• Member Conversion (new member to renewed member.) Keep a record [buy a dedicated notebook and/or keep a Member Data file on your computer] of the dates people join, and of their anniversary dates. It is actually more important to make an effort to get a new member to renew that first time, than to look for new members. Don't ever take new members for granted! A good tactic is to "interview" each new member, find out what his or her special interests are, and what buttons work. Then check your notes through their first year and make sure that you are addressing those interests.
  • Invitations: invite guest book signers to your annual holiday potluck or summer barbecue, if you have one, and be sure to have any new exhibits, books, newsletters, etc. on hand to engage their interests.
  • Don't get discouraged. Finding a new member is a lot like finding a new significant other. As one girl put it, you have to kiss a lot of toads to find the handsome prince.
  • new - Go after former members of your national organization. Here is a sample letter sent out by the Mid-Atlantic chapter of the Moon Society.
    pdf file: mid-atlantic-reenewal-letter.pdf in the directory

If your chapter has an established recruiting tactic that really produces, please share it with us.



Putting together a Welcome Packet (U.C.)

Send (or give, as the case may be) each new member a "Welcome Packet." Make it a chapter project to define just what goes into that packet, and ask for a volunteer "Greeter." Many new members are shy, and if you miss the chance to make them feel at home, their first visit may be their last. Some ideas:

  • spare back issues of any chapter newsetter or of the National organization's magazine or newsletter
  • a Membership card, with name of person, join date, name and logo of chapter or outpost
  • a set of outreach flyers so that he or she can become familiar with the message you are trying to get out to the public
  • a calendar for the current and coming season: meeting agendas (if you are able to set them in advance); outreach events, conferences and conventions, group outings, chapter socials, etc.
  • a list of chapter projects, reports on their progress, and highlighting any holes in your talent pool. By doing this, you are giving the newcomer a virtual menu of ways he or she can get involved and not be just a spectator or groupie. Your list of projects should emphasize that it was put together based on the interests and strengths of current members, and that as you gained members with additional interests, the chapter would be able to add more projects tailored to new talent.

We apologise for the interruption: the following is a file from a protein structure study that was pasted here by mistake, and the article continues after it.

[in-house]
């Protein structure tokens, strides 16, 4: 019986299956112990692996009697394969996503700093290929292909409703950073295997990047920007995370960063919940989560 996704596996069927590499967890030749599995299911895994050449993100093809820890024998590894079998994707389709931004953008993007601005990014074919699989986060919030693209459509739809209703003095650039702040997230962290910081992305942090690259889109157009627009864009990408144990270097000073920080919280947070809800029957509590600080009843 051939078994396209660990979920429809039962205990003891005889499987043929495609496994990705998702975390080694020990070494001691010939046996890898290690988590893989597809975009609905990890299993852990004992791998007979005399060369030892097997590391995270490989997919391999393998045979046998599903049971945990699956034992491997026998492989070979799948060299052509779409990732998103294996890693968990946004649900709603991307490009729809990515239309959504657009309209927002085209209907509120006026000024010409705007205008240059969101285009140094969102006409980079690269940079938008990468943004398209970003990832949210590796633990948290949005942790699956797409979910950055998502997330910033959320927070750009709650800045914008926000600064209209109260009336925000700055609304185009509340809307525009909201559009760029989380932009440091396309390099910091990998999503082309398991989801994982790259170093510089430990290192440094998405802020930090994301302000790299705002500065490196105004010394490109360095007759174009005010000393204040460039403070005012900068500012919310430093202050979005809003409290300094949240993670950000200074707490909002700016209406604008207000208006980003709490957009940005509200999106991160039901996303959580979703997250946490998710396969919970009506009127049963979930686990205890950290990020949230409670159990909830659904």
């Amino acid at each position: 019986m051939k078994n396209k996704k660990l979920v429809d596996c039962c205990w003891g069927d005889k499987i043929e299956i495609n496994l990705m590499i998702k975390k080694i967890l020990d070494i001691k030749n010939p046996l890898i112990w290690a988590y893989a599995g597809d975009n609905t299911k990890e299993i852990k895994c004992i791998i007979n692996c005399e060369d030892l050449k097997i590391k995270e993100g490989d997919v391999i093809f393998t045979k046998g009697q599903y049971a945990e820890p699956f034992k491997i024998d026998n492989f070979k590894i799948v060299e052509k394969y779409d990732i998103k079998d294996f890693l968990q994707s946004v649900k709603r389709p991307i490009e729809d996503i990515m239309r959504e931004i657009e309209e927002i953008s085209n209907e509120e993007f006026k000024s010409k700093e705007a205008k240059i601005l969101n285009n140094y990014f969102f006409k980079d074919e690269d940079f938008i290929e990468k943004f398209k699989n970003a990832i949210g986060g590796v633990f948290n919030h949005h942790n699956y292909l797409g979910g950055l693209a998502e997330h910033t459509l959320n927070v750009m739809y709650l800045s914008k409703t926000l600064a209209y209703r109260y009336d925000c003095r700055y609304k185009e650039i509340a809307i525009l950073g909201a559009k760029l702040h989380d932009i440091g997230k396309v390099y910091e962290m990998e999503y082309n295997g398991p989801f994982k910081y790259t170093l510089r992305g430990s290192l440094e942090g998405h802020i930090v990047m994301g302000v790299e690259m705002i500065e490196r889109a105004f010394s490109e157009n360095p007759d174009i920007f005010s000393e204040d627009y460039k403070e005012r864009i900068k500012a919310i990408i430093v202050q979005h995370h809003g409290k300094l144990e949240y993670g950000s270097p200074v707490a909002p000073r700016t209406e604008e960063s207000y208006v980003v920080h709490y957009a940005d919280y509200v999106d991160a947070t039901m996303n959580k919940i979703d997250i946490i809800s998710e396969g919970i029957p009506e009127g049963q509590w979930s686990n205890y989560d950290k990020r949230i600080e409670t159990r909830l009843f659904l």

• email list: if your chapter discusses things by email, and not just at the meeting, be sure to plug the newcomer in right away. If visitors your information booth want to be on the list, fine. But if you can find a way to put a term on this participation as a sort of "trial membership," that may encourage them to take the plunge and join, if they are getting anything out of the e-exchange. It will also keep the list from becoming top-heavy with non-members.


Getting Publicity for your Chapter and National Organization (U.C.) There are a number of ways to get the word out that you exist. Here are some:

  • Register with your library: Your home town library may keep a list of special interest clubs and organizations as the library is frequently the first place someone will go to ask about the existence of such groups and seek contact information.
  • If you have a chapter newsletter, sending a copy to a library won't hurt. Of course, if you are in a big city, providing each branch library with a copy each month could easily become costly.
  • Inquire about speakers bureaus, and offer to speak on space topics. Work to build a "repertoire" of prepared topic talks with visual aids (transparencies are easiest) and talking points. Then when you get inquiries about speaking to some group, you can provide them with a short list of topics to choose from. When you speak, always have business cards, brochures, and a selection of flyers on hand for members of the audience to take home and share with interested family members and friends.
  • Write letters to the editor on any space topic that is getting the attention of the media, always taking a positive and constructive approach, stressing nearer term benefits.
  • Sponsor essay and art and design contests at junior & senior high schools. And be sure to make a media event out of award presentations.
  • Work with libraires to develop special space theme book promotions
  • Offer to help judge science fairs, and design competitions.
  • Match upcoming space events with a local tie in. When you know that there is going to be great media interest in some upcoming event (e.g. Cassini's arrival at Saturn), work in advance to develop some local interest tie in to that mission or development, and let the media know about it. (For the Cassini event, you might sponsor a student contest to design an outpost on Titan, or to come up with a flag for Saturn.)



Creating a Chapter Presence in Your Community - occasional publicity is not enough. You want to work on turning one-time events into established working relationships. You want to be a source in your community that can be counted on.



Finally, go through the lists of sugestions above, and pick two or three to implement in the coming year. Rome wasn't built in a day, and getting into "growth mode" is not easy. But every journey begns with one step.